A squirrel runs across a power line.
Frederic J. Brown, AFP/Getty Images

While energy companies may worry about hackers disrupting the power grid, squirrels are actually far more powerful than cyber-whizzes when it comes to sabotaging our electricity supply. A website called Cyber Squirrel 1 documents every public record of squirrels and other animals disrupting power services dating back to 1987. It has counted more than 1100 squirrel-related outages across the world for that time period, which is no doubt a vast underestimate. In a 2016 survey of public power utilities, wildlife was the most common cause of power outages, and for most power companies, that tends to mean squirrels.


A ground squirrel sits with its mouth open.
David McNew, Getty Images

California ground squirrels have an interesting way of scaring off rattlesnakes. Like cats, their tails puff up when they go on the defense. A squirrel will wave its tail at a rattlesnake to convince the snake that it's a formidable opponent. Surprisingly, they whip their tails at their foes whether it's light or dark outside. Squirrels can control the blood flow to their tails to cool down or keep warm, and they use this to their advantage in a fight, pumping blood into their tails. Even if the rattlesnakes can't see the bushy tails, researchers found in 2007, they can sense the heat coming off them.


A squirrel runs down a tree trunk toward a pile of leaves.

Researchers look at tree squirrel populations to measure just how well a forest ecosystem is faring. Because they depend on their forest habitats for seeds, nesting sites, and food storage, the presence and demographics of tree squirrels in an area is a good bellwether for the health of a mature forest. Studying changes in squirrel populations can help experts determine the environmental impact of logging, fires, and other events that alter forest habitats [PDF].


A squirrel with a bushy tail stands on its hind legs.

Gray squirrels know how to deceive. They can engage in what's called "tactical deception," a behavior previously only seen in primates, as a study in 2008 found. When they think they're being watched by someone looking to pilfer their cache of food, the researchers discovered, they will pretend to dig a hole as if burying their acorn or nut, but tuck their snack into their mouth and go bury it elsewhere.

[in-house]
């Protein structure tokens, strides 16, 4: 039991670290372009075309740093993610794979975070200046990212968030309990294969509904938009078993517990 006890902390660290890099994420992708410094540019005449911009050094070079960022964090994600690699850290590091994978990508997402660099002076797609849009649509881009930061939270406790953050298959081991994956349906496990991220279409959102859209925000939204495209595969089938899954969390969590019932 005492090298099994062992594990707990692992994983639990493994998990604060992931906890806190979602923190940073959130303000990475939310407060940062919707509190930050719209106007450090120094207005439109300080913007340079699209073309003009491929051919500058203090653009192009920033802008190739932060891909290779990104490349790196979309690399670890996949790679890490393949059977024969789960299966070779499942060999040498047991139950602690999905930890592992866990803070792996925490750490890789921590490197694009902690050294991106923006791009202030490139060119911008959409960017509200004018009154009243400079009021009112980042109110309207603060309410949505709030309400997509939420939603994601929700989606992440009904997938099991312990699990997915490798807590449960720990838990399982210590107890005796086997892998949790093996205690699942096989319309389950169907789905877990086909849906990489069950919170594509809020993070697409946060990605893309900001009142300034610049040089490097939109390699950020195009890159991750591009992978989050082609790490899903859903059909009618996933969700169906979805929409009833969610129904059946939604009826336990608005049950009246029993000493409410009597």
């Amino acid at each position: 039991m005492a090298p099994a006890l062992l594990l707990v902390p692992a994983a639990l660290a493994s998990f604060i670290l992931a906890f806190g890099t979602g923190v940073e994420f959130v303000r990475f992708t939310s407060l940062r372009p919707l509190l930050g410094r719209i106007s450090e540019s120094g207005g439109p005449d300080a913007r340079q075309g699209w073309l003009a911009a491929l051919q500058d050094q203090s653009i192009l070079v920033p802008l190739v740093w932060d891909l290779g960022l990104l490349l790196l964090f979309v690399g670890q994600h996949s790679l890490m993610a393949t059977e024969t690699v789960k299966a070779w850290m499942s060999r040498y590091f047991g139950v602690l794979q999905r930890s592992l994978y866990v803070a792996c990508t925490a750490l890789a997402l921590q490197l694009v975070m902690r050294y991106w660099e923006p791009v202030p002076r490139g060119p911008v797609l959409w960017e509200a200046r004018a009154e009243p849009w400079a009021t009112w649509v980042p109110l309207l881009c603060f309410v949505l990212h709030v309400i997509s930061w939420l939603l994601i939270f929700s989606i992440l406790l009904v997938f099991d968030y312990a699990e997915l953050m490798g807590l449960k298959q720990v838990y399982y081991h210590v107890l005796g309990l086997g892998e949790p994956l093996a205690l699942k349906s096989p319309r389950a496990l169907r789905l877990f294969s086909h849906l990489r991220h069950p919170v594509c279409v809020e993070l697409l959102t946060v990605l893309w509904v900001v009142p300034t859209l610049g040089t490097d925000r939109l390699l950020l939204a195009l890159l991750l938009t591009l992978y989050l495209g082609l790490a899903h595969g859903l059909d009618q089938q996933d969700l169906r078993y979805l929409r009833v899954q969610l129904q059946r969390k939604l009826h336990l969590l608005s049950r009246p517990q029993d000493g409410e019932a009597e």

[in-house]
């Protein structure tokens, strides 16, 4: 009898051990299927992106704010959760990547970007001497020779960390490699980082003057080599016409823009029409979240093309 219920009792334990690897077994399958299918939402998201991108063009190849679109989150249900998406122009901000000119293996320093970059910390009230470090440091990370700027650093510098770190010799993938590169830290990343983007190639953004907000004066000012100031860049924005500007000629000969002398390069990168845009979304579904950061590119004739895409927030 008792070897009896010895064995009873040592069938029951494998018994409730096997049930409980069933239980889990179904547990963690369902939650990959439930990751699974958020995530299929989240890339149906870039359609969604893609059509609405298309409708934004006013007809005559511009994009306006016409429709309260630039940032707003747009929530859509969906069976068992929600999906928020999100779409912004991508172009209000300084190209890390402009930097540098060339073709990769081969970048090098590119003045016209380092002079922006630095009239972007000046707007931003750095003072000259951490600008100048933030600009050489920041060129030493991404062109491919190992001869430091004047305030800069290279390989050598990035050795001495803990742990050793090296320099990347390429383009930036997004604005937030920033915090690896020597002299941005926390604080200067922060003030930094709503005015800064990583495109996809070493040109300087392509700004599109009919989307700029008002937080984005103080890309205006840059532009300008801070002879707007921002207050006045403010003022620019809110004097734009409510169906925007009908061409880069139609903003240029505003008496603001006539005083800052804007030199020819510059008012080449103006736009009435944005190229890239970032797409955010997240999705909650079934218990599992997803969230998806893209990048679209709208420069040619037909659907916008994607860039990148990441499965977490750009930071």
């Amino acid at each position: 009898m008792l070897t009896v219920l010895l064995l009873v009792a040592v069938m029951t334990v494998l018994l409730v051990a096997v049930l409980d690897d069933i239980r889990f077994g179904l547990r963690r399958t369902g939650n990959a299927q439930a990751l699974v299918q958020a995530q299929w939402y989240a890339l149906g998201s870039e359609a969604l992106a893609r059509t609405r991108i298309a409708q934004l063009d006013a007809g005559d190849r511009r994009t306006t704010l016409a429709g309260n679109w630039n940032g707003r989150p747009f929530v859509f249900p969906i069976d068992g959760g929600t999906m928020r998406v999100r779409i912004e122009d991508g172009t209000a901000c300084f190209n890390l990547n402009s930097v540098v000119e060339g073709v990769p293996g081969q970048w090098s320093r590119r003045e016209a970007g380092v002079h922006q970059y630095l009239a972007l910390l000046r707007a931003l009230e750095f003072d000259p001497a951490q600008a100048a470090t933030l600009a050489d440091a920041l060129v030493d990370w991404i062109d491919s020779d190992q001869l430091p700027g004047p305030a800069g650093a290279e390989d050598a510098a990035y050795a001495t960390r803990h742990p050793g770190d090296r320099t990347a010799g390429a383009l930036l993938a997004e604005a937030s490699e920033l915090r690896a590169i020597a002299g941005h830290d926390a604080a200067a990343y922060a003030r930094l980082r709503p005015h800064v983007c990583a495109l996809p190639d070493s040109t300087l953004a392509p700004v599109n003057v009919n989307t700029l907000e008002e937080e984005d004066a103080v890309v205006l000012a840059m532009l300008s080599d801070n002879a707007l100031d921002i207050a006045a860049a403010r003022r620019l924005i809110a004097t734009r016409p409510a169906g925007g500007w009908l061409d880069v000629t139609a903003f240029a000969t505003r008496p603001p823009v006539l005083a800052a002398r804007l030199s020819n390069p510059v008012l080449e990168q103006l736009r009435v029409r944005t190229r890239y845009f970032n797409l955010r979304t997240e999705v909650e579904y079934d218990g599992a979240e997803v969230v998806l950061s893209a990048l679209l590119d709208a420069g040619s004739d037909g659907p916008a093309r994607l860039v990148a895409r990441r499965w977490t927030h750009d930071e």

A man in a hat kisses a squirrel on the White House grounds
Harris & Ewing, Library of Congress // Public Domain

Though some states currently ban (or require permits for) keeping squirrels as pets, it was once commonplace. Warren G. Harding kept a squirrel named Pete who would sometimes show up to White House meetings and briefings, where members of Harding's cabinet would bring him nuts. But keeping a squirrel around wasn't just for world leaders—the rodent was the most popular pet in the country, according to Atlas Obscura. From the 1700s onwards, squirrels were a major fixture in the American pet landscape and were sold in pet shops. Despite Harding's love of Pete, by the time he lived in the White House in the 1920s, squirrel ownership was already on the wane, in part due to the rise of exotic animal laws.


A historical photo of nurses leaning down to feed a black squirrel
Library of Congress // Public Domain

The American cities of the 1800s weren't great places to catch a glimpse of wildlife, squirrels included. In fact, the animals were so rare that in the summer of 1856, when a gray squirrel escaped from its cage inside a downtown New York apartment building (where it was surely living as someone's pet), it merited a write-up in The New York Times. According to the paper, several hundred people gathered to gawk at the tree where the squirrel took refuge and try to coax the rodent down. In the end, a police officer had to force the crowd to disperse. The paper did not document what happened to the poor squirrel.


A boy doing homework with a squirrel on the table.
Hulton Archive, Getty Images

In the mid-1800s, seeking to return a little bit of nature to concrete jungles, cities began re-introducing squirrels to their urban parks. Squirrels provided a rare opportunity for city slickers to see wildlife, but they were also seen as a sort of moral compass for young boys. Observing and feeding urban squirrels was seen as a way to steer boys away from their "tendency toward cruelty," according to University of Pennsylvania historian Etienne Benson [PDF]. Boy Scouts founder Ernest Thompson Seton argued in a 1914 article that cities should introduce "missionary squirrels" to cities so that boys could befriend them. He and other advocates of urban squirrels "saw [them] as opportunities for boys to establish trusting, sympathetic, and paternalistic relationships with animal others," Benson writes.

But young boys weren't the only ones that were thought to benefit from a little squirrel-feeding time. When the animals were first reintroduced to parks in the 19th century, feeding squirrels was considered an act of charity—one accessible even to those people who didn't have the means of showing charity in other realms. "Because of the presence of urban squirrels, even the least powerful members of human society could demonstrate the virtue of charity and display their own moral worth," Benson writes. "Gray squirrels helped reshape the American urban park into a site for the performance of charity and compassion for the weak." Even if you were too poor to provide any sort of charity for someone else, you could at least give back to the squirrels.